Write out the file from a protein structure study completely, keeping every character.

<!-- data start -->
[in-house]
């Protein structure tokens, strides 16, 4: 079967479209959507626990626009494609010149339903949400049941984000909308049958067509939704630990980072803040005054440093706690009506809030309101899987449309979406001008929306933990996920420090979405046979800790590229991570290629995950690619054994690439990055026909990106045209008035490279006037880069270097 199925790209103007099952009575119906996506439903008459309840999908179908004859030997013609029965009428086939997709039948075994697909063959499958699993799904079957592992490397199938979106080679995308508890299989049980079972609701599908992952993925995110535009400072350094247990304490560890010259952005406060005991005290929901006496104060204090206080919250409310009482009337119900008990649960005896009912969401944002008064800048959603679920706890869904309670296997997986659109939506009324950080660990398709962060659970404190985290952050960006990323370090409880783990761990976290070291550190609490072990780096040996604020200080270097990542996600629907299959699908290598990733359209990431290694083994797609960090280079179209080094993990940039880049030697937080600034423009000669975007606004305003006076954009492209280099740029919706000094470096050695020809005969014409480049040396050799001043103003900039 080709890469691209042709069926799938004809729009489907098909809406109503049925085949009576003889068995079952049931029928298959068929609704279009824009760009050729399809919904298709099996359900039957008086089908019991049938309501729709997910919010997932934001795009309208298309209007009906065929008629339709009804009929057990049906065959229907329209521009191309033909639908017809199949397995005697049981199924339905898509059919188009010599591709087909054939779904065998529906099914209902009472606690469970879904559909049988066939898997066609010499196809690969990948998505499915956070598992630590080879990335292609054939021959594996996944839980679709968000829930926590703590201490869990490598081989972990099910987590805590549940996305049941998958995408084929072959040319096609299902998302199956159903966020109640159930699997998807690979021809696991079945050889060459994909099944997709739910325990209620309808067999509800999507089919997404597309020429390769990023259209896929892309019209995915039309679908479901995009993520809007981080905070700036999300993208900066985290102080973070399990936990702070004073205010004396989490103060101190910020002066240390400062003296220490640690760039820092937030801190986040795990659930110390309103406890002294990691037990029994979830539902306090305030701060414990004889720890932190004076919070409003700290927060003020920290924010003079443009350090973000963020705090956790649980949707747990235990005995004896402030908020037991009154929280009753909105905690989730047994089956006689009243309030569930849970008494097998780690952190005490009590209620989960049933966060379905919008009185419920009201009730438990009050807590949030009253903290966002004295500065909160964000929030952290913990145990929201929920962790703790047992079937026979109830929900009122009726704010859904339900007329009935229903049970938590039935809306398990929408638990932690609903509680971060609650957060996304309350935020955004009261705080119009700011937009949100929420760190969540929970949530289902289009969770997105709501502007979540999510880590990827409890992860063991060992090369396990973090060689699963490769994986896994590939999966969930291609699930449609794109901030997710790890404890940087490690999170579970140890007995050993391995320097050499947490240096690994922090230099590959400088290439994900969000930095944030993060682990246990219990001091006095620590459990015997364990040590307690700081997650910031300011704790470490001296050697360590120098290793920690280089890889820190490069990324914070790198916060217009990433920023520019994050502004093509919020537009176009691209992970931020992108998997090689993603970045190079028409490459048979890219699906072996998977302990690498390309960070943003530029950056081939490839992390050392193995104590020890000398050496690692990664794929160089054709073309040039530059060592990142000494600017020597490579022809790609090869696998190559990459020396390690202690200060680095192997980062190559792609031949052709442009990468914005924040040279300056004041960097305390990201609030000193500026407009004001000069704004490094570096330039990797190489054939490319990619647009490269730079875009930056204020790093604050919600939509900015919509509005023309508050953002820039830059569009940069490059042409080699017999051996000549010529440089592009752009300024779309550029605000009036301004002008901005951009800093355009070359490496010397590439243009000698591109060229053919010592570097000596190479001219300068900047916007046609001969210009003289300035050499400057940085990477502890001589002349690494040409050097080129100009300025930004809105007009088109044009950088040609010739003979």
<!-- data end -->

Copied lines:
[in-house]
């Protein structure tokens, strides 16, 4: 079967479209959507626990626009494609010149339903949400049941984000909308049958067509939704630990980072803040005054440093706690009506809030309101899987449309979406001008929306933990996920420090979405046979800790590229991570290629995950690619054994690439990055026909990106045209008035490279006037880069270097 199925790209103007099952009575119906996506439903008459309840999908179908004859030997013609029965009428086939997709039948075994697909063959499958699993799904079957592992490397199938979106080679995308508890299989049980079972609701599908992952993925995110535009400072350094247990304490560890010259952005406060005991005290929901006496104060204090206080919250409310009482009337119900008990649960005896009912969401944002008064800048959603679920706890869904309670296997997986659109939506009324950080660990398709962060659970404190985290952050960006990323370090409880783990761990976290070291550190609490072990780096040996604020200080270097990542996600629907299959699908290598990733359209990431290694083994797609960090280079179209080094993990940039880049030697937080600034423009000669975007606004305003006076954009492209280099740029919706000094470096050695020809005969014409480049040396050799001043103003900039 080709890469691209042709069926799938004809729009489907098909809406109503049925085949009576003889068995079952049931029928298959068929609704279009824009760009050729399809919904298709099996359900039957008086089908019991049938309501729709997910919010997932934001795009309208298309209007009906065929008629339709009804009929057990049906065959229907329209521009191309033909639908017809199949397995005697049981199924339905898509059919188009010599591709087909054939779904065998529906099914209902009472606690469970879904559909049988066939898997066609010499196809690969990948998505499915956070598992630590080879990335292609054939021959594996996944839980679709968000829930926590703590201490869990490598081989972990099910987590805590549940996305049941998958995408084929072959040319096609299902998302199956159903966020109640159930699997998807690979021809696991079945050889060459994909099944997709739910325990209620309808067999509800999507089919997404597309020429390769990023259209896929892309019209995915039309679908479901995009993520809007981080905070700036999300993208900066985290102080973070399990936990702070004073205010004396989490103060101190910020002066240390400062003296220490640690760039820092937030801190986040795990659930110390309103406890002294990691037990029994979830539902306090305030701060414990004889720890932190004076919070409003700290927060003020920290924010003079443009350090973000963020705090956790649980949707747990235990005995004896402030908020037991009154929280009753909105905690989730047994089956006689009243309030569930849970008494097998780690952190005490009590209620989960049933966060379905919008009185419920009201009730438990009050807590949030009253903290966002004295500065909160964000929030952290913990145990929201929920962790703790047992079937026979109830929900009122009726704010859904339900007329009935229903049970938590039935809306398990929408638990932690609903509680971060609650957060996304309350935020955004009261705080119009700011937009949100929420760190969540929970949530289902289009969770997105709501502007979540999510880590990827409890992860063991060992090369396990973090060689699963490769994986896994590939999966969930291609699930449609794109901030997710790890404890940087490690999170579970140890007995050993391995320097050499947490240096690994922090230099590959400088290439994900969000930095944030993060682990246990219990001091006095620590459990015997364990040590307690700081997650910031300011704790470490001296050697360590120098290793920690280089890889820190490069990324914070790198916060217009990433920023520019994050502004093509919020537009176009691209992970931020992108998997090689993603970045190079028409490459048979890219699906072996998977302990690498390309960070943003530029950056081939490839992390050392193995104590020890000398050496690692990664794929160089054709073309040039530059060592990142000494600017020597490579022809790609090869696998190559990459020396390690202690200060680095192997980062190559792609031949052709442009990468914005924040040279300056004041960097305390990201609030000193500026407009004001000069704004490094570096330039990797190489054939490319990619647009490269730079875009930056204020790093604050919600939509900015919509509005023309508050953002820039830059569009940069490059042409080699017999051996000549010529440089592009752009300024779309550029605000009036301004002008901005951009800093355009070359490496010397590439243009000698591109060229053919010592570097000596190479001219300068900047916007046609001969210009003289300035050499400057940085990477502890001589002349690494040409050097080129100009300025930004809105007009088109044009950088040609010739003979």